The thing I’m talking about is missing from so many people’s lives—yes, probably yours too. And it’s a darn shame, too, because this one thing is the equivalent of a huge beam of love from the universe. Worst of all, it’s only missing because we don’t allow ourselves to experience it.
Otherwise known as deep sorrow (according to Merriam-Webster’s), grief is derived from an Old French word that means “to burden.”
We all think of grief as what we feel when someone dies, but it can accompany any loss, including:
- Your lost childhood
- The way your kids were two years ago (grief is a recurring theme of parenting as your kids continue to grow into new versions of themselves)
- Your former life
- A pet dying
- Getting fired or laid off
- A divorce or breakup
- Your mortality
- Anything you feel shame about
Grief is a real shape-shifter. It can show up one moment as utter sadness, and the next as a weird lightness. Or total numbing. Or goofiness. Or recklessness. It’s not just one way, and everyone will experience it differently. And everyone will have it show up in multiple ways before it runs its course. (Check out this essay by my writer crush Ann Patchett on how she felt joy when her aged father died; she nails it.)
But for everyone, grief only remains a burden when you don’t allow yourself to feel it or express it. That’s when it morphs into something else, like anxiety, depression, or a who-cares recklessness (these are just a couple of examples). If you ever find yourself feeling inexplicably upset about something that ought to be trivial, or stymied, or just out of whack, chances are good that there’s some unexpressed grief that’s gotten stuck somewhere in your subconscious.
So how do you start to let it out? Do whatever feels good to you in that moment. It might be cry, or eat comfort food, or disappear for a while inside a TJ Maxx. Journal, paint, hike, meditate, plant something. Take the phone off the hook or call every friend who you can trust to listen. Share as much as you can stand about how you’re feeling and stay away from people who only leave you feeling depleted.
There’s no one right way. There’s only your way; your only guiding principle is to let yourself feel how you feel without judging or pushing away any of it. It’s all coming up so it can help you grow. You will come out the other side.
Although there is no such thing as being done with grief—as in, “Oh, I grieved my mother a long time ago.” Nice idea, but no. You can certainly work though a layer of grief and feel complete. But somewhere along the way some situation is going to trigger that old sense of loss and some other facet of it is going to float right up to the surface. And that’s a beautiful thing.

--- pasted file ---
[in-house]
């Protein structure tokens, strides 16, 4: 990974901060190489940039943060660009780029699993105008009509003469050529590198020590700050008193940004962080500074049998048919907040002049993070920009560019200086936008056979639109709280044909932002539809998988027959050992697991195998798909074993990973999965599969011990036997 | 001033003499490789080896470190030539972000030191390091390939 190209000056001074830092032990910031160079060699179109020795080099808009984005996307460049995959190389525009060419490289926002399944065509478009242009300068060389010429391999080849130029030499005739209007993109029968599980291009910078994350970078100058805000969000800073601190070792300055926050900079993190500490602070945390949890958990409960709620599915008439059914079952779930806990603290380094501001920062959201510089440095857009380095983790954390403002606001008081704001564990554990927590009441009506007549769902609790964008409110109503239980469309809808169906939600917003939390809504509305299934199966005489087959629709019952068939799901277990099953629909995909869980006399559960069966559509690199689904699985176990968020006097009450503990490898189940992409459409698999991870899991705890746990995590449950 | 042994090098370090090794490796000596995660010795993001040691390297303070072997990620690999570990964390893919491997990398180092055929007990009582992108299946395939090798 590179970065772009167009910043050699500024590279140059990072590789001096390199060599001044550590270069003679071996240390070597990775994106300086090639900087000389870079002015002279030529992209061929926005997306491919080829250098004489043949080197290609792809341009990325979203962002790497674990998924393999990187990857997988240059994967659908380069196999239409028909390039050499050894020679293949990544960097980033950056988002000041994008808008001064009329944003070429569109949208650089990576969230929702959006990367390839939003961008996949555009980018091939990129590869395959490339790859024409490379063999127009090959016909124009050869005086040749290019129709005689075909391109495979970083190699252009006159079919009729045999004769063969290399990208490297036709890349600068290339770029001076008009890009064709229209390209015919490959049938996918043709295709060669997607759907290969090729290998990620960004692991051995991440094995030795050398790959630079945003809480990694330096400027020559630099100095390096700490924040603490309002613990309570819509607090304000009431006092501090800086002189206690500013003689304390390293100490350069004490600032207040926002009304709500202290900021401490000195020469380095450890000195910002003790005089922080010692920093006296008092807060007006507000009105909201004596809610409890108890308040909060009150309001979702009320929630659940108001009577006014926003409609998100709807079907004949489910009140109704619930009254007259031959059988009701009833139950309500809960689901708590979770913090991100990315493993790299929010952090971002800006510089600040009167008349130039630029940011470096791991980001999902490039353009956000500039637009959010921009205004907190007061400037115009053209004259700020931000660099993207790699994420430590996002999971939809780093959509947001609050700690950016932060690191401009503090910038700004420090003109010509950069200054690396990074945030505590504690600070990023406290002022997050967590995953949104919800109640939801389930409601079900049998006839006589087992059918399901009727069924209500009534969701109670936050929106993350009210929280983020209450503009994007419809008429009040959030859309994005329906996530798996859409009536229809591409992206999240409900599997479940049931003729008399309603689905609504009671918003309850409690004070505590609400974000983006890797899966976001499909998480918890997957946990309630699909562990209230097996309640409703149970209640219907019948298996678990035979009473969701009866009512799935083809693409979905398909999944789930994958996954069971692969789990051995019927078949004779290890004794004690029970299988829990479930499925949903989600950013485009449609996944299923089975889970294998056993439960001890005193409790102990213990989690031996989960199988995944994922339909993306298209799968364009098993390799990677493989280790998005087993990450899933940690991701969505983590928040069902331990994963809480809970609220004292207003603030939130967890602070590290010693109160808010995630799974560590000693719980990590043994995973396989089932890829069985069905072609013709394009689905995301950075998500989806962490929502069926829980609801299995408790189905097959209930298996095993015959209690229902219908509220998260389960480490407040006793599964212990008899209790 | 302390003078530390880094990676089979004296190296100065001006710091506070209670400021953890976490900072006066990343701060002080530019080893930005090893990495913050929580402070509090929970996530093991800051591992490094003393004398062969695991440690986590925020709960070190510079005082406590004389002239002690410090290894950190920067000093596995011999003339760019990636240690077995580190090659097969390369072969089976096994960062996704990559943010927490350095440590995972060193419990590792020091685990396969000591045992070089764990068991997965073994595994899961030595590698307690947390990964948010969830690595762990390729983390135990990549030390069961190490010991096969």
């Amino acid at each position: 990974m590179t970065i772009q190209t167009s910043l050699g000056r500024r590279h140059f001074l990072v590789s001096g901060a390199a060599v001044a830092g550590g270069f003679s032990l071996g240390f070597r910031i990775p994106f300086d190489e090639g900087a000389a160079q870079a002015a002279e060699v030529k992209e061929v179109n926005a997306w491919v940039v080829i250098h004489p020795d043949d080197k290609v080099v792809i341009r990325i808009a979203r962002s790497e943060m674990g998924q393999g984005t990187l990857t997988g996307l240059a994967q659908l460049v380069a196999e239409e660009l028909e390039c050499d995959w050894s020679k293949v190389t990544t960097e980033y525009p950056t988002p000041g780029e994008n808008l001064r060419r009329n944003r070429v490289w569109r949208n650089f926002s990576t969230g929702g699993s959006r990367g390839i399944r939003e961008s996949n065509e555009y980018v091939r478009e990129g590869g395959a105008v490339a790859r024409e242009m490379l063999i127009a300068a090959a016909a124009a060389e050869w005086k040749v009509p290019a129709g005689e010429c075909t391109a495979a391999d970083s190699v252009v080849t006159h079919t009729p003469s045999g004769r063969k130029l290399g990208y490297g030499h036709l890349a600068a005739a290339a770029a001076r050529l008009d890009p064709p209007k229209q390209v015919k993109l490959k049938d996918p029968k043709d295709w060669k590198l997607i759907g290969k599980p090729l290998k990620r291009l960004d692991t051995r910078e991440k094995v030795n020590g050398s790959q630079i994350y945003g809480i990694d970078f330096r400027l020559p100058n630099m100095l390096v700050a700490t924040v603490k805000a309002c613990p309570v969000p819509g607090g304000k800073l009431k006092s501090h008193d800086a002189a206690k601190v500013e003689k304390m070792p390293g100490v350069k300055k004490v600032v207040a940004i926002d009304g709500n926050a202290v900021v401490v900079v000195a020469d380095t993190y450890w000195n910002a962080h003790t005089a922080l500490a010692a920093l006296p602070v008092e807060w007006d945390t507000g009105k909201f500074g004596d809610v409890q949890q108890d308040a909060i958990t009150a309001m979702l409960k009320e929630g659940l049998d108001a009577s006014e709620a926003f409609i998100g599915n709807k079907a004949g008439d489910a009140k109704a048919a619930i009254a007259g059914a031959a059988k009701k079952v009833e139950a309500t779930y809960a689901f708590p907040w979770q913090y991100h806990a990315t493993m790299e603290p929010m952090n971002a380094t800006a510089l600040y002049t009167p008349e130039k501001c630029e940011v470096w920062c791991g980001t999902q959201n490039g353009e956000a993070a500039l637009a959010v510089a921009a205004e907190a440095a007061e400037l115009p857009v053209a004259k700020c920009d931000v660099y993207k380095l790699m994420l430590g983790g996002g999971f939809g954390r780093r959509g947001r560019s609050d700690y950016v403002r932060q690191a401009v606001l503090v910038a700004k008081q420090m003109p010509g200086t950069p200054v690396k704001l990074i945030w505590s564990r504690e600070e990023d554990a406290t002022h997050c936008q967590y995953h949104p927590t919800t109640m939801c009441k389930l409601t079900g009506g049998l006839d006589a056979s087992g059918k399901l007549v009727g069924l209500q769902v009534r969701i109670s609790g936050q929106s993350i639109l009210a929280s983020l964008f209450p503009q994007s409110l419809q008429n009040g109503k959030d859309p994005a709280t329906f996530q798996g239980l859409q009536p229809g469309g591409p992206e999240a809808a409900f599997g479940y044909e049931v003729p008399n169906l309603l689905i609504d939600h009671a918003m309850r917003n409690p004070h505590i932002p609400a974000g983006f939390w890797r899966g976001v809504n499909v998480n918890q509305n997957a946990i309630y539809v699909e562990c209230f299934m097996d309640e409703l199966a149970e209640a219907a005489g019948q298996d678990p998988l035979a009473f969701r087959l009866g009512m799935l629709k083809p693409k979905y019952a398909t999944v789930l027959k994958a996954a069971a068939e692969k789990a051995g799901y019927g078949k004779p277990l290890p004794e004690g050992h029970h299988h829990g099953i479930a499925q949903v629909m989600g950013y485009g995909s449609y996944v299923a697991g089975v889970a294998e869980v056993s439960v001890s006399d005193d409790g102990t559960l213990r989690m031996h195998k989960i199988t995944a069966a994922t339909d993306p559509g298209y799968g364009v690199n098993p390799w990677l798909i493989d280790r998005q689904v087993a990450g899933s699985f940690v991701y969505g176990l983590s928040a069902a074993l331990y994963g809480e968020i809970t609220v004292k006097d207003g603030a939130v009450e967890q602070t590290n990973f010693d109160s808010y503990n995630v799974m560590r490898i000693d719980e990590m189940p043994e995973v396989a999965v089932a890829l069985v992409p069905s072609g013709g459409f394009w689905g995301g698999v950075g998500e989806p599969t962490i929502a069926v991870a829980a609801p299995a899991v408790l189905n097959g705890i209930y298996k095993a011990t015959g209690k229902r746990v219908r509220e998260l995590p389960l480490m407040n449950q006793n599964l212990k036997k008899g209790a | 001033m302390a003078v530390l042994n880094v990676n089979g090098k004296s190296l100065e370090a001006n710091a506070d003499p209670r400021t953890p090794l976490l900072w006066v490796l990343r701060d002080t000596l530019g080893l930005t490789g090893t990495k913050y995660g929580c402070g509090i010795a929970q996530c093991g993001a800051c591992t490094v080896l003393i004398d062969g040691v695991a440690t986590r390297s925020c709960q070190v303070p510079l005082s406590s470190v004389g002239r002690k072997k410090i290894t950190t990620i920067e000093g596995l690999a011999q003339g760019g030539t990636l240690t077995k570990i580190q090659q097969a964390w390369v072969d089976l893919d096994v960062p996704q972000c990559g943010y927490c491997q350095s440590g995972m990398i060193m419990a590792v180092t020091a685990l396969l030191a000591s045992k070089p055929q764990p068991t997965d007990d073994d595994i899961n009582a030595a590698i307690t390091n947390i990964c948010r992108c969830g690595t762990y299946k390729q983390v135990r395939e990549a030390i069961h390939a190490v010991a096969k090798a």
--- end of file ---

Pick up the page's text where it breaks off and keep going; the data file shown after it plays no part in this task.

Because grief is also like a bowl of fishhooks – it’s impossible to take out just one piece at a time. Your friend dying is going to remind you of the great times you had in high school and the carefree person you used to be, and then boom! Some of that sadness you’re feeling is really about the defining event you experienced back then that you thought you had processed but you hadn’t really, not fully. Because the you who grieved that incident already didn’t have the experiences or the perspective you now have. It’s only now that you can connect some more dots and dislodge another piece of the sadness you’ve been carrying.
So that means that making friends with grief—fixing it a warm meal and clearing a spot at the table for it when it shows up—is a skill that is going to continue to serve you. As long as you are alive, you are going to need to grieve. At irregular and unexpected intervals. It will very likely always feel like it’s happening at an inconvenient time. Because grief requires time and space to process. You can’t be running all over town and mowing through a to-do list. You’ll need to go to bed early, or spend afternoons in the woods, or get in the car and drive to a place where you feel like you can breathe. Every day for a week. Or a year. And a great percentage of everything else will have to wait.
But that’s OK. Because grief helps you mend the holes in your heart. And it helps you shed some of the armor that you’ve built up over the years, which feels like freedom. Grief’s super power is that it helps you soften, which is the only way that light and love are going to be able to penetrate. And who wouldn’t benefit from some more light and love?
If you want more deep (and funny-sad) thoughts about grief, read this 1997 column of Anne Lamott’s. It hit me over the head when I read it almost 20 years ago, and I still recommend it to clients today.